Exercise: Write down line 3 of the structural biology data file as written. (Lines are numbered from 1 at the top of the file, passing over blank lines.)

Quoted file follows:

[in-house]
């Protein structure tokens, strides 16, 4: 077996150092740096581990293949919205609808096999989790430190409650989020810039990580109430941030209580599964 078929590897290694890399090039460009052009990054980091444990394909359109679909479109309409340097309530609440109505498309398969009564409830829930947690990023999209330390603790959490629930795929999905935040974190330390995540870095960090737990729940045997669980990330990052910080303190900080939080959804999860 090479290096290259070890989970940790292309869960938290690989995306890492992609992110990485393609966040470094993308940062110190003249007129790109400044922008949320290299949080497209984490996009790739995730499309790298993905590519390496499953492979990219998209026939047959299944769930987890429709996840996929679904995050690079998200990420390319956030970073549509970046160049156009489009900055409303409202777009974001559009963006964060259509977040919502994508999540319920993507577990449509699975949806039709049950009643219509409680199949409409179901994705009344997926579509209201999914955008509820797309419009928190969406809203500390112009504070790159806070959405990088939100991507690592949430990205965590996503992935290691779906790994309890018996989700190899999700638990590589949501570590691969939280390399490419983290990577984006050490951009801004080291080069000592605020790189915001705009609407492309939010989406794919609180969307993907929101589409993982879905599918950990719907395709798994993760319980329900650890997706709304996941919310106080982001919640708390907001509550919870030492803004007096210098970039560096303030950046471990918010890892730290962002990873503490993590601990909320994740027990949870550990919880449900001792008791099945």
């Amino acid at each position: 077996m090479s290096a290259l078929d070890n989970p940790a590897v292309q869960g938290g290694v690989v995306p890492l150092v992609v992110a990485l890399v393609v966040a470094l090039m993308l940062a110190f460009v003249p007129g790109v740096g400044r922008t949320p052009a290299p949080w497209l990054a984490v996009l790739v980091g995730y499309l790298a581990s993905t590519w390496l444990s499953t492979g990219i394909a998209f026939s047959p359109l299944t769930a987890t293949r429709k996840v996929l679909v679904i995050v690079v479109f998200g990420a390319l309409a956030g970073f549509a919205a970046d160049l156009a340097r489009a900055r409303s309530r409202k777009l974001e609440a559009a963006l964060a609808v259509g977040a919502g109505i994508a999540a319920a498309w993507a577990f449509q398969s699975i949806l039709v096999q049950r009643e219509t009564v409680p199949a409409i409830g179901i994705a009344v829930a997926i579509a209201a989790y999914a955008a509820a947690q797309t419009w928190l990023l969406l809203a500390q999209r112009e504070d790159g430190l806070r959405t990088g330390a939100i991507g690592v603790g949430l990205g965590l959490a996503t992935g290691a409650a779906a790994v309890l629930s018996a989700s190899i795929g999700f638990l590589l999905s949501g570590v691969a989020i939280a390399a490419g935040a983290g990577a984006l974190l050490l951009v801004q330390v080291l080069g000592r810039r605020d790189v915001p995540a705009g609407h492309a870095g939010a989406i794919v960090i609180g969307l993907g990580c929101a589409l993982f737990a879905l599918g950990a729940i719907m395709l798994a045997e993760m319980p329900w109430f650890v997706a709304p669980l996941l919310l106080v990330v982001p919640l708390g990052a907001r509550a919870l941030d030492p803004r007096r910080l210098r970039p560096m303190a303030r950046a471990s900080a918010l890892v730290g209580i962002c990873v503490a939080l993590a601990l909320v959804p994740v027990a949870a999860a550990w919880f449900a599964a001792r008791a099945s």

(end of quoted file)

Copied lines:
């Amino acid at each position: 077996m090479s290096a290259l078929d070890n989970p940790a590897v292309q869960g938290g290694v690989v995306p890492l150092v992609v992110a990485l890399v393609v966040a470094l090039m993308l940062a110190f460009v003249p007129g790109v740096g400044r922008t949320p052009a290299p949080w497209l990054a984490v996009l790739v980091g995730y499309l790298a581990s993905t590519w390496l444990s499953t492979g990219i394909a998209f026939s047959p359109l299944t769930a987890t293949r429709k996840v996929l679909v679904i995050v690079v479109f998200g990420a390319l309409a956030g970073f549509a919205a970046d160049l156009a340097r489009a900055r409303s309530r409202k777009l974001e609440a559009a963006l964060a609808v259509g977040a919502g109505i994508a999540a319920a498309w993507a577990f449509q398969s699975i949806l039709v096999q049950r009643e219509t009564v409680p199949a409409i409830g179901i994705a009344v829930a997926i579509a209201a989790y999914a955008a509820a947690q797309t419009w928190l990023l969406l809203a500390q999209r112009e504070d790159g430190l806070r959405t990088g330390a939100i991507g690592v603790g949430l990205g965590l959490a996503t992935g290691a409650a779906a790994v309890l629930s018996a989700s190899i795929g999700f638990l590589l999905s949501g570590v691969a989020i939280a390399a490419g935040a983290g990577a984006l974190l050490l951009v801004q330390v080291l080069g000592r810039r605020d790189v915001p995540a705009g609407h492309a870095g939010a989406i794919v960090i609180g969307l993907g990580c929101a589409l993982f737990a879905l599918g950990a729940i719907m395709l798994a045997e993760m319980p329900w109430f650890v997706a709304p669980l996941l919310l106080v990330v982001p919640l708390g990052a907001r509550a919870l941030d030492p803004r007096r910080l210098r970039p560096m303190a303030r950046a471990s900080a918010l890892v730290g209580i962002c990873v503490a939080l993590a601990l909320v959804p994740v027990a949870a999860a550990w919880f449900a599964a001792r008791a099945s």